SEC. 301. Agricultural research activities.—The functions of the Bureau of Animal Industry; the Bureau of Dairy Industry; the Bureau of Plant Industry, Soils, and Agricultural Engineering; the Bureau of Entomology and Plant Quarantine; the Bureau of Agricultural and Industrial Chemistry; the Bureau of Human Nutrition and Home Economics; the Office of Experiment Stations; the Agricultural Research Center; and the office of Agricultural Research Administrator, created by Executive Order No. 9069 of February 23, 1942 (7 F. R. 1409), are transferred to the Secretary of Agriculture, and shall be administered by the Secretary of Agriculture or, subject to his direction and control, by such officers and agencies of the Department of Agriculture as he shall designate. (b) The functions of the Federal Housing Administrator under the National Housing Act, as amended, shall be administered by the Federal Housing Administration. (c) The following functions shall be administered by the Federal Public Housing Authority: (1) The functions of the Administrator of the United States Housing Authority under the United States Housing Act of 1937, as amended, and under title II of the act of June 28, 1940 (54 Stat. 676), as amended. (2) The functions created or authorized by titles I and III, section 401, and title V of the act of October 14, 1940 (54 Stat. 1125), as amended. (3) The functions of the War and Navy Departments with respect to defense or war housing (except that located on military or naval reservations, posts, or bases) under the act of September 9, 1940 (54 Stat. 872), as amended. (4) The functions of all agencies designated to provide temporary shelter in defense areas under the acts of March 1, 1941, May 24, 1941, and December 17, 1941 (55 Stat. 14, 55 Stat. 197, and 55 Stat. 810, respectively), insofar as such functions relate to such temporary shelter. (5) The functions of the Federal Loan Administrator with respect to the Defense Homes Corporation (which Corporation shall continue to be an agency of the United States until its liquidation is completed and shall be administered by the Federal Public Housing Commissioner, who shall receive and hold the capital stock of said Corporation on behalf of the United States of America). (6) The functions of the Farm Security Administration with respect to housing projects which said Administration has determined are for families not deriving their principal income from operating or working on a farm. (d) The functions to be administered by the constituent units under this Section shall be deemed to be vested in the respective Commissioners, and in the administration thereof the Commissioners shall be subject to the authority of the Administrator. (e) The provisions of this section shall be subject in all respects to the provisions of section 506 of this plan. SEC. 506. Functions of the National Housing Administrator.—The Administrator shall have the following functions, which shall be performed by him or, subject to his authority under the provisions of this plan, through such officers and employees of the National Housing Agency as he shall designate: (a) The functions of the Secretary of Agriculture, Secretary of War, Secretary of the Navy, Federal Loan Administrator, and the Federal Works Administrator relating to the functions vested in the National Housing Agency or any constituent unit thereof under this plan. (b) The conduct of any research or statistical activities relating to any function of the National Housing Agency or any of its constituent units. (c) The determination of general policy and the making of findings with respect to the need for housing and termination of such need under titles I and III, section 401, and title V of the act of October 14, 1940 (54 Stat. 1125), as amended, the act of September 9, 1940 (54 Stat. 872), as amended (except as to housing located on military or naval reservations, posts, or bases), and, the acts of March 1, 1941, May 24, 1941, and December 17, 1941 (55 Stat. 14, 55 Stat. 197, and 55 Stat. 810, respectively). (d) The responsibility of assuring consistent execution of policy as outlined by law with respect to the program of the National Housing Agency and the constituent units thereof and of devising and applying methods and practices conducive to a unified housing program. (e) General superintendence, direction, coordination, and control of the affairs of the National Housing Agency and its constituent units; the promulgation of such rules and regulations as the Administrator deems necessary to carry out his responsibilities under the provisions of this plan; and the review and approval, to such extent as he deems necessary, of the rules and regulations made by the Commissioners. (f) The duty of transmitting to the Congress the annual reports of operations and activities prepared by the Commissioners as required by the second sentence of section 20 of the Federal Home Loan Bank Act, as amended, sections 5,402 (f), and 406 (e) of the National Housing Act, as amended, and section 7 (b) of the United States Housing Act of 1937, as amended, together with such report of the programs and activities of the National Housing Agency as may be appropriate.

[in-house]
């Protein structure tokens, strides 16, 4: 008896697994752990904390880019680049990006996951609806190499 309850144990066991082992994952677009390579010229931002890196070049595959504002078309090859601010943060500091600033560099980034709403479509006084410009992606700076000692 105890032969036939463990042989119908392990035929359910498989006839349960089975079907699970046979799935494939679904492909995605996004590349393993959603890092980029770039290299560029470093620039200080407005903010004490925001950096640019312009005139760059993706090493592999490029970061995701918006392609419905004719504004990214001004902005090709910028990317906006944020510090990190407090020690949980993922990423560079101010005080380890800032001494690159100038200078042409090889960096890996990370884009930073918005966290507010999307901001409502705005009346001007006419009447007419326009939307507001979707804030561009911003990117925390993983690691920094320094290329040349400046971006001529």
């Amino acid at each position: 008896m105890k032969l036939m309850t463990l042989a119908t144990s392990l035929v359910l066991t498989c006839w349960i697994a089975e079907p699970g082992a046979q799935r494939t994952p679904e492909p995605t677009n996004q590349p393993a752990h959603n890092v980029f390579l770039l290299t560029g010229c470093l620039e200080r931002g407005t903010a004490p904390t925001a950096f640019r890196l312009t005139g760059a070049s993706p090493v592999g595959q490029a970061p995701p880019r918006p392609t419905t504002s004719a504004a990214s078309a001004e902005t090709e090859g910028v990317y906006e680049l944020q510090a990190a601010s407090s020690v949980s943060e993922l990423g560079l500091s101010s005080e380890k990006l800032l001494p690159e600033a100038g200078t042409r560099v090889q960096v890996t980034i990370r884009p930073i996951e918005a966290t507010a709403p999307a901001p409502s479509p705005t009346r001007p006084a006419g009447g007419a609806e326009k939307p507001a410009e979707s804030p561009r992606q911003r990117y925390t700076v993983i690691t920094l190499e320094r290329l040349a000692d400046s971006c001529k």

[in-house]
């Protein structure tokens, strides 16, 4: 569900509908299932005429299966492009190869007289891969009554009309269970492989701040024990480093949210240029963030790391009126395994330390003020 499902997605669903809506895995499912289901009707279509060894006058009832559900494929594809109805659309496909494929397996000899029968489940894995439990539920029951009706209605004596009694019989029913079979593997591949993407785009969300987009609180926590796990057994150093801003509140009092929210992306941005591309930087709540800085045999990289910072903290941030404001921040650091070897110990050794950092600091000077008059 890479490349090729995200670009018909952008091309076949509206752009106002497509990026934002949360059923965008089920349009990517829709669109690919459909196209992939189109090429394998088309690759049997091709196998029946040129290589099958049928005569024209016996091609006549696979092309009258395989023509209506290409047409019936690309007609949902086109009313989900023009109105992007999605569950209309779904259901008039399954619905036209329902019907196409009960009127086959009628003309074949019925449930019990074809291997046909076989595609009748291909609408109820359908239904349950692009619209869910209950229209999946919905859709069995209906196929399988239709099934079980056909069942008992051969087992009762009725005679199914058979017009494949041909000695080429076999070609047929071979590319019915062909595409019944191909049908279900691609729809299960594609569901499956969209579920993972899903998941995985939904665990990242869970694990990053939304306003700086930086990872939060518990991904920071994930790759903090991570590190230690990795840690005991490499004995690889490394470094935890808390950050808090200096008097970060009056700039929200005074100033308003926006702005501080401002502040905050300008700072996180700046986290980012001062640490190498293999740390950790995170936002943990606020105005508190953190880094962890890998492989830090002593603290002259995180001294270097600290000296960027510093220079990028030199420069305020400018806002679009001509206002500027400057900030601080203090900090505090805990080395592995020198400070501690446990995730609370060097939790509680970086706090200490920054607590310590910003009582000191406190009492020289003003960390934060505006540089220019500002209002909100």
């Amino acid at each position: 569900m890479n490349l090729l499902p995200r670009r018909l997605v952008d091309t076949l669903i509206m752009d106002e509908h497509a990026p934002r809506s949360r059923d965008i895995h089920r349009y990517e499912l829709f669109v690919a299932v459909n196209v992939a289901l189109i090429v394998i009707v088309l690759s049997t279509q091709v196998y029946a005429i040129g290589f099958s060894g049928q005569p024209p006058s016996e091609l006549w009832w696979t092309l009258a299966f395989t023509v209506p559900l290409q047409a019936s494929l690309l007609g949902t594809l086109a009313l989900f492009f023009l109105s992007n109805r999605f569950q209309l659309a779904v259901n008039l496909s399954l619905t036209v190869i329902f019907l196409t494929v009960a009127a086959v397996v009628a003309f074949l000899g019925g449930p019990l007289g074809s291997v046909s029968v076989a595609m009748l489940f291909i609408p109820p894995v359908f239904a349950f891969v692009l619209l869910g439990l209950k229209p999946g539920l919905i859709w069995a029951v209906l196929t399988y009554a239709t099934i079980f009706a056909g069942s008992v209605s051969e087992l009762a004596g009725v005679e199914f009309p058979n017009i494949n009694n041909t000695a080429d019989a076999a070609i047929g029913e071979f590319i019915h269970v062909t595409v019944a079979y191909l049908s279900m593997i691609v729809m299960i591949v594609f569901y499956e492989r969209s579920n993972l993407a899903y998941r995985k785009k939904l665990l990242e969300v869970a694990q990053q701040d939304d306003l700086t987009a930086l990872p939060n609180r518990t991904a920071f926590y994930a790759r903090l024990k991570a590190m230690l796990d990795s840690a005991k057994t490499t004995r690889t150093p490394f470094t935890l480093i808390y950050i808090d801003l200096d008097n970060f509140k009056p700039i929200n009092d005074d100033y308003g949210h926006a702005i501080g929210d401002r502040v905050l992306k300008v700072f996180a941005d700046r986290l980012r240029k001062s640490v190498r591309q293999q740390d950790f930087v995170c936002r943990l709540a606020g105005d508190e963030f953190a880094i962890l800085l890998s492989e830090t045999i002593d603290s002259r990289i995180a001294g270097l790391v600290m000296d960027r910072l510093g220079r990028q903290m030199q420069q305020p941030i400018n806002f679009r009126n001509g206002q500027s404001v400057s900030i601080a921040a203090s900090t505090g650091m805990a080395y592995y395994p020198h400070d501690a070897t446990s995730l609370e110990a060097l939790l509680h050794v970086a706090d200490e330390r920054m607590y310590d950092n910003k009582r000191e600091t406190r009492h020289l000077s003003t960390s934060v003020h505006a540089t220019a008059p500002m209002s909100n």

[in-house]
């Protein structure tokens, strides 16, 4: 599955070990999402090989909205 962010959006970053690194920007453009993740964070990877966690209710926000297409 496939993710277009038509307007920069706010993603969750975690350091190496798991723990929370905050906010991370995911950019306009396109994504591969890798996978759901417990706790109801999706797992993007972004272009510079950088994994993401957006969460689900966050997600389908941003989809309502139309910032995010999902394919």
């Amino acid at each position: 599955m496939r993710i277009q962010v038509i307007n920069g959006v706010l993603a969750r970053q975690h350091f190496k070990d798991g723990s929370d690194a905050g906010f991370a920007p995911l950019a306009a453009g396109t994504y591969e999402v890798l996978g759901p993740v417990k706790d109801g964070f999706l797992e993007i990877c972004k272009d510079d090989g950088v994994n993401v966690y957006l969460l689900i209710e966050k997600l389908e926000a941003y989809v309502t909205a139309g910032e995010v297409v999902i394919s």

PART IV. OFFICE OF WAR MOBILIZATION AND RECONVERSION